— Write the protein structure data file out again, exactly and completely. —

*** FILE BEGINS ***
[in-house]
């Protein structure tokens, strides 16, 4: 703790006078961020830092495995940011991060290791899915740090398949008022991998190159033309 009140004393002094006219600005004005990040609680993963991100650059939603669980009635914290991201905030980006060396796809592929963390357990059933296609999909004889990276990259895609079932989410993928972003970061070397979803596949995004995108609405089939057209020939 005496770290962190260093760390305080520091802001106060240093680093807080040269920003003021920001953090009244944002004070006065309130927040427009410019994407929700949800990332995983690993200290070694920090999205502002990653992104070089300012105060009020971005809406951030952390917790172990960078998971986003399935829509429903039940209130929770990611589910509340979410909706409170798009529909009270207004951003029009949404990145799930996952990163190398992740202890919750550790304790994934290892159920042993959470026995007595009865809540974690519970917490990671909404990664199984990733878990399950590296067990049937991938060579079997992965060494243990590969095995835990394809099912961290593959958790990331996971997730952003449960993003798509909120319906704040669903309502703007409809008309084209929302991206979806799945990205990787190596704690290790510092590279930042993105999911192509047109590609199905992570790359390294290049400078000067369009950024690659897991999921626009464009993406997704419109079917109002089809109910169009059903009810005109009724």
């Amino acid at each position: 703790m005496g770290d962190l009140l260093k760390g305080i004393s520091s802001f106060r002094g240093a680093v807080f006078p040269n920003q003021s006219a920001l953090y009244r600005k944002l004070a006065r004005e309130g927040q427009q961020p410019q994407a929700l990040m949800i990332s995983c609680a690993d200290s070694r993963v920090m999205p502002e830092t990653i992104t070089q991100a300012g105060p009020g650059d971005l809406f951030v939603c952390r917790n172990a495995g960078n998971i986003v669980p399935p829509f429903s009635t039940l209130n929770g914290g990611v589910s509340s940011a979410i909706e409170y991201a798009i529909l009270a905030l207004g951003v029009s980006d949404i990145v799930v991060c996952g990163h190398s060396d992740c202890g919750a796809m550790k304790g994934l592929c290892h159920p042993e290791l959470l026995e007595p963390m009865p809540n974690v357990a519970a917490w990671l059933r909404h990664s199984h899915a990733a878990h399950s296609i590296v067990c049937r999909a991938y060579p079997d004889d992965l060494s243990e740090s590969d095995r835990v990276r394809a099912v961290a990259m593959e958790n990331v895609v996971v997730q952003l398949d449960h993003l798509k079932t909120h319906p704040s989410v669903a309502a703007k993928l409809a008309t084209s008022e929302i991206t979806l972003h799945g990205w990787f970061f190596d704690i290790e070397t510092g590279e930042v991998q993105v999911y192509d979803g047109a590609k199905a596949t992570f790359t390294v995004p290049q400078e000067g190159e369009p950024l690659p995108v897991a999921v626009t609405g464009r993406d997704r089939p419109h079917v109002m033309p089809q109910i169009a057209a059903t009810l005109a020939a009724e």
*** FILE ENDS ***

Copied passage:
[in-house]
């Protein structure tokens, strides 16, 4: 703790006078961020830092495995940011991060290791899915740090398949008022991998190159033309 009140004393002094006219600005004005990040609680993963991100650059939603669980009635914290991201905030980006060396796809592929963390357990059933296609999909004889990276990259895609079932989410993928972003970061070397979803596949995004995108609405089939057209020939 005496770290962190260093760390305080520091802001106060240093680093807080040269920003003021920001953090009244944002004070006065309130927040427009410019994407929700949800990332995983690993200290070694920090999205502002990653992104070089300012105060009020971005809406951030952390917790172990960078998971986003399935829509429903039940209130929770990611589910509340979410909706409170798009529909009270207004951003029009949404990145799930996952990163190398992740202890919750550790304790994934290892159920042993959470026995007595009865809540974690519970917490990671909404990664199984990733878990399950590296067990049937991938060579079997992965060494243990590969095995835990394809099912961290593959958790990331996971997730952003449960993003798509909120319906704040669903309502703007409809008309084209929302991206979806799945990205990787190596704690290790510092590279930042993105999911192509047109590609199905992570790359390294290049400078000067369009950024690659897991999921626009464009993406997704419109079917109002089809109910169009059903009810005109009724």
């Amino acid at each position: 703790m005496g770290d962190l009140l260093k760390g305080i004393s520091s802001f106060r002094g240093a680093v807080f006078p040269n920003q003021s006219a920001l953090y009244r600005k944002l004070a006065r004005e309130g927040q427009q961020p410019q994407a929700l990040m949800i990332s995983c609680a690993d200290s070694r993963v920090m999205p502002e830092t990653i992104t070089q991100a300012g105060p009020g650059d971005l809406f951030v939603c952390r917790n172990a495995g960078n998971i986003v669980p399935p829509f429903s009635t039940l209130n929770g914290g990611v589910s509340s940011a979410i909706e409170y991201a798009i529909l009270a905030l207004g951003v029009s980006d949404i990145v799930v991060c996952g990163h190398s060396d992740c202890g919750a796809m550790k304790g994934l592929c290892h159920p042993e290791l959470l026995e007595p963390m009865p809540n974690v357990a519970a917490w990671l059933r909404h990664s199984h899915a990733a878990h399950s296609i590296v067990c049937r999909a991938y060579p079997d004889d992965l060494s243990e740090s590969d095995r835990v990276r394809a099912v961290a990259m593959e958790n990331v895609v996971v997730q952003l398949d449960h993003l798509k079932t909120h319906p704040s989410v669903a309502a703007k993928l409809a008309t084209s008022e929302i991206t979806l972003h799945g990205w990787f970061f190596d704690i290790e070397t510092g590279e930042v991998q993105v999911y192509d979803g047109a590609k199905a596949t992570f790359t390294v995004p290049q400078e000067g190159e369009p950024l690659p995108v897991a999921v626009t609405g464009r993406d997704r089939p419109h079917v109002m033309p089809q109910i169009a057209a059903t009810l005109a020939a009724e």